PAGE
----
- Associated Press - Wednesday, June 7, 2017

Recent editorials from Kentucky newspapers:

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June 2

The Lexington Herald-Leader on protecting work-study program:

President Donald Trump wants to cut in half a Republican-friendly financial-aid program that embodies the party’s value of hard work.

His 2018 budget proposal, released May 23, included a 49 percent cut to the Federal Work-Study Program, which helps low-income students earn money to pay for college through campus-supported jobs.

The cuts in the program, which benefits almost 10,000 students in Kentucky, are just part of the 13 percent decrease of the total Department of Education budget.

University of Kentucky Provost Tim Tracy said about 460 UK students participate in this “critically important program.”

Tracy said that he and others at UK are working with the Kentucky congressional delegation to ensure members understand the importance of work-study. He said he hopes any reforms to the program would not reduce the number of UK students who benefit.

UK and many other public, private, liberal-arts and community colleges are in Rep. Andy Barr’s 6th Congressional District. With so many constituents who could benefit from work-study, Barr should champion the program and persuade fellow Republicans and Kentuckians in Congress to do the same.

Of course, turning back the cuts to work-study before the final budget is passed should be a bipartisan effort, but with the GOP-controlled Congress, work-study as it is today cannot survive without Republican support.

In 2016, 635,000 students earned $1.1 billion through the work-study program. Under Trump’s budget, $553,728,000 would benefit only 333,000 students.

The true value of the program is more than the money - it’s the jobs.

Work-study helps get students out of fast-food kitchens and into jobs related to their educations and their futures. Work-study jobs typically have better hours, a more supportive environment for the student’s academics and are often on campus. In addition, they give students valuable, career-related work experience.

Some in education agree with the Trump budget’s assertion that the 50-year-old program has become “poorly targeted.” The Community College Research Center at Columbia University’s Teachers College and the National Association of Student Financial Aid Administrators found fault with the formula used to allocate money to students. Adjustments should be made to ensure the program serves those most in need and more undergraduates, the experts say.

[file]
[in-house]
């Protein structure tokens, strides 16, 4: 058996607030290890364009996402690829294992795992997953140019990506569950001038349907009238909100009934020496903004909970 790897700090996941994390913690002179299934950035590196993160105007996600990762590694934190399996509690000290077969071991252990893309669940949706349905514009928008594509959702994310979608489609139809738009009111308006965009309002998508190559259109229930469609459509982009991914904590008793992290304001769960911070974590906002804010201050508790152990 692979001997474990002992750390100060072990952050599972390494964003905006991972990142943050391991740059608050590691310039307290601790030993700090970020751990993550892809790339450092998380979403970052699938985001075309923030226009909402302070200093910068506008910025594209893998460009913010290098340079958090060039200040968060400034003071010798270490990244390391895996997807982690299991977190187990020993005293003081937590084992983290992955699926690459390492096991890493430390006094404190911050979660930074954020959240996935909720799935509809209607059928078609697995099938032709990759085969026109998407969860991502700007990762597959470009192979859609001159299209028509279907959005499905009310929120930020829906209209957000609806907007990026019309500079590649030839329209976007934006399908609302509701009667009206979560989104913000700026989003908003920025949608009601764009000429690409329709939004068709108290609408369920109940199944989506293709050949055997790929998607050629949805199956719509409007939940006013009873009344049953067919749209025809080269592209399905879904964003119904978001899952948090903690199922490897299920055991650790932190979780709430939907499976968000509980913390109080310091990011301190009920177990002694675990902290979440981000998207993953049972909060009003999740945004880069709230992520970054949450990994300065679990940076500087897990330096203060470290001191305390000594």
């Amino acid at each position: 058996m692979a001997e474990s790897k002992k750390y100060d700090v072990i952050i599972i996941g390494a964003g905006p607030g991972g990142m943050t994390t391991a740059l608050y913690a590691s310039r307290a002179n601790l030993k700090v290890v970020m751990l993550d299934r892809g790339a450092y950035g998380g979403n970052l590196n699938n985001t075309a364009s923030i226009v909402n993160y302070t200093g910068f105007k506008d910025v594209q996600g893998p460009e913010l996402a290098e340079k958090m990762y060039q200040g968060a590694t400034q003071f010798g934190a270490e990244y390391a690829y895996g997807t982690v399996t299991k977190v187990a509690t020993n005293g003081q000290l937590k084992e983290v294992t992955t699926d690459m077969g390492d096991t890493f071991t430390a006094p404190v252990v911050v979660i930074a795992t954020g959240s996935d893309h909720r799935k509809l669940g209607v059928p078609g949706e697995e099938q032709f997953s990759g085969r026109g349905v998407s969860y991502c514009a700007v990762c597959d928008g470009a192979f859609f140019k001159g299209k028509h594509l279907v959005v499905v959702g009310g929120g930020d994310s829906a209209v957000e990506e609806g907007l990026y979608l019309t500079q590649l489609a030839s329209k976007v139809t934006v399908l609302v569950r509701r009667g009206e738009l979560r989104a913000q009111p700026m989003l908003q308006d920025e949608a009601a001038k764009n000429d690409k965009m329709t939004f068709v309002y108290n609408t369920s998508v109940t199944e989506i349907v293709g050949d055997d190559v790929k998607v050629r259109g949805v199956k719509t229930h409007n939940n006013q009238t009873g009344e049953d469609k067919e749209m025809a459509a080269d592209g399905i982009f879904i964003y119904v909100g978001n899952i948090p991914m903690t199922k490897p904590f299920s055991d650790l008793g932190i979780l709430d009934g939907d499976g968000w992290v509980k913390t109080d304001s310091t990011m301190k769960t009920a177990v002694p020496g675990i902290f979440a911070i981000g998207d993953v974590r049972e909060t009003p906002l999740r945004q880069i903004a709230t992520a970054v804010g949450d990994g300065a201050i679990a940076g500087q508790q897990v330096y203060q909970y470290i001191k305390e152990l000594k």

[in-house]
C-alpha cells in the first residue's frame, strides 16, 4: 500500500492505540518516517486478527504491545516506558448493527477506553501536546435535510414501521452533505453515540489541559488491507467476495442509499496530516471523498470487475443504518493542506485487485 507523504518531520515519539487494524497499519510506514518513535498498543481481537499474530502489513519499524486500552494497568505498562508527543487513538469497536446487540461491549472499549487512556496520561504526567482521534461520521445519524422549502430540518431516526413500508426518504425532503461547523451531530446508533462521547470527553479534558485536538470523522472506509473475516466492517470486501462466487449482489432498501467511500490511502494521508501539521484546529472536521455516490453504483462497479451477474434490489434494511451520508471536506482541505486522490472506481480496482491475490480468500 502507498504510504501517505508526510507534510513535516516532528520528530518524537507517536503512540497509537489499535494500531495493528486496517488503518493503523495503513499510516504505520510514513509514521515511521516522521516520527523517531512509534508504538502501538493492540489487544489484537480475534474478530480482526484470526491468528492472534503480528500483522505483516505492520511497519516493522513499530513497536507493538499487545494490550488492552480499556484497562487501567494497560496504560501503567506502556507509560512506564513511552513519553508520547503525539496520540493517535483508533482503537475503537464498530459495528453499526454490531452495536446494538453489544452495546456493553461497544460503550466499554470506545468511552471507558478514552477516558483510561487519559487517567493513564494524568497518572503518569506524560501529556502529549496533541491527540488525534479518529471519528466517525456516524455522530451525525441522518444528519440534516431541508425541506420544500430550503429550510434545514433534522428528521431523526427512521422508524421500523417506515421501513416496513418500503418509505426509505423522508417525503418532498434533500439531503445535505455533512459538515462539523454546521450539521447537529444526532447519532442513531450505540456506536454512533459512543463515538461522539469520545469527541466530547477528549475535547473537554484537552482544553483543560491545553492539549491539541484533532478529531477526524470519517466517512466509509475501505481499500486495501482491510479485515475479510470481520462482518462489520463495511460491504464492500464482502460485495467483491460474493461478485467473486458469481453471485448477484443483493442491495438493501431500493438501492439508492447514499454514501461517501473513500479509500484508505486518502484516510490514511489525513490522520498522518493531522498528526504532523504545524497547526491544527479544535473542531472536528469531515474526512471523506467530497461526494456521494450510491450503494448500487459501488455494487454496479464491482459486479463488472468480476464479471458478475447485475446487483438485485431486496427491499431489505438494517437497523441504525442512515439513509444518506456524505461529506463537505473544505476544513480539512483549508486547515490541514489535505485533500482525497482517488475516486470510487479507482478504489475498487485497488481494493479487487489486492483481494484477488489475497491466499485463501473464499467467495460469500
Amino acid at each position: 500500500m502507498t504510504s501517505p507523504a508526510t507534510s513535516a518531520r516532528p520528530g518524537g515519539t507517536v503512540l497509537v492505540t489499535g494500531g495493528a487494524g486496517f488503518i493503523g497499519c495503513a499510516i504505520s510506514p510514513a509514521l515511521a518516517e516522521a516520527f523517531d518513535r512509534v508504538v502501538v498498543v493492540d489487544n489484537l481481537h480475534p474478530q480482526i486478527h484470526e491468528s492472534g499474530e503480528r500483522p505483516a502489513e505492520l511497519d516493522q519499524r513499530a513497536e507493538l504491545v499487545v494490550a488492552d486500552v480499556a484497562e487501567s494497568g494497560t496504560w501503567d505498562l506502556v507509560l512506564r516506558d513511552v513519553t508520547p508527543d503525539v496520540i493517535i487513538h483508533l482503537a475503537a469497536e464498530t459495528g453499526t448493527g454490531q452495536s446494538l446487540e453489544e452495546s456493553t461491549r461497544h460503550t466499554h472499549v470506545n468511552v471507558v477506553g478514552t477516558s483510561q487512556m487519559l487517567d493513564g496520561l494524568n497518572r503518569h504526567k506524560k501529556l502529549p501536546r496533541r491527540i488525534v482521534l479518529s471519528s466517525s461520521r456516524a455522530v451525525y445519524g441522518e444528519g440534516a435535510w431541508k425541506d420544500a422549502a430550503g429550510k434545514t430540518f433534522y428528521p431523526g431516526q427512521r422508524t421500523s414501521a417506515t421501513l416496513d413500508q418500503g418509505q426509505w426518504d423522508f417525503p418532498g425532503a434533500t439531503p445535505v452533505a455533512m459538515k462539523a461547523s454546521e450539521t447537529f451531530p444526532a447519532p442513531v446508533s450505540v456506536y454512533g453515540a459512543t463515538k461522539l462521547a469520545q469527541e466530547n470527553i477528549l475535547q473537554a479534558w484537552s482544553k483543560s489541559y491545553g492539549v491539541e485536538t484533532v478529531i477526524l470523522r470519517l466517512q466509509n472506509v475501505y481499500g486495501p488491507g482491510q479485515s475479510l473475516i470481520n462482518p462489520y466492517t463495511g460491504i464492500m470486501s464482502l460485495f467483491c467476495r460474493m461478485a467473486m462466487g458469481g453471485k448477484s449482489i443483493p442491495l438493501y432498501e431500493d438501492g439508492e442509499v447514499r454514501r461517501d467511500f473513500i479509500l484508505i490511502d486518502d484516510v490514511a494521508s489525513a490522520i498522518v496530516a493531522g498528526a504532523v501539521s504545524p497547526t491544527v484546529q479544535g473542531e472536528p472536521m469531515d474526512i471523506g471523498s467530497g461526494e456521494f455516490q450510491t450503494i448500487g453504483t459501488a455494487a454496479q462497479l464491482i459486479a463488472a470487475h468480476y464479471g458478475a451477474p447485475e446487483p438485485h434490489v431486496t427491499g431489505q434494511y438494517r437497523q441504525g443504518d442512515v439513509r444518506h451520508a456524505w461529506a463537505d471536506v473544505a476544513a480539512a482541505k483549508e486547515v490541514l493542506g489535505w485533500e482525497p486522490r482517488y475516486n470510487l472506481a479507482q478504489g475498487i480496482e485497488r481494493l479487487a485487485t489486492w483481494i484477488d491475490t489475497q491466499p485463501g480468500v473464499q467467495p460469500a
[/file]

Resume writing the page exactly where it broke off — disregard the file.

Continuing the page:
Perhaps a better solution than cutting the program in half would be fixing the formula.

The first step is for Barr and other Republicans to speak up in Congress and save the funding for work-study so students - including many right here in Kentucky - can get the jobs they need.

Online: http://www.kentucky.com/

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June 1

The Daily Independent on KEAP funds boosting the region’s appeal to industry:

Among the 12 grants totaling $400,700 awarded by Kentucky Power Co. for economic development projects were two of particular interest to this region. Both should help make northeastern Kentucky more appealing for industries seeking to expand.

The Ashland Alliance was awarded $17,500 through the Kentucky Power Economic Advancement Program to seek build-ready certification at the EastPark industrial site.

Ashland Community and Technical College received a $25,000 grant through KEAP to purchase equipment for its fiber-optics training program. The ACTC Foundation was also given $16,500 for initiatives that focus on economic development and energy-efficient programs throughout the school.

The grant to the Ashland Alliance will make EastPark, the large industrial park in Boyd, Greenup and Carter counties, “the first build-ready site in all of eastern Kentucky,” said Alliance President/CEO Tim Gibbs. He explained the five-year program allows the alliance to have the site ready to go, including building layouts and financing plans.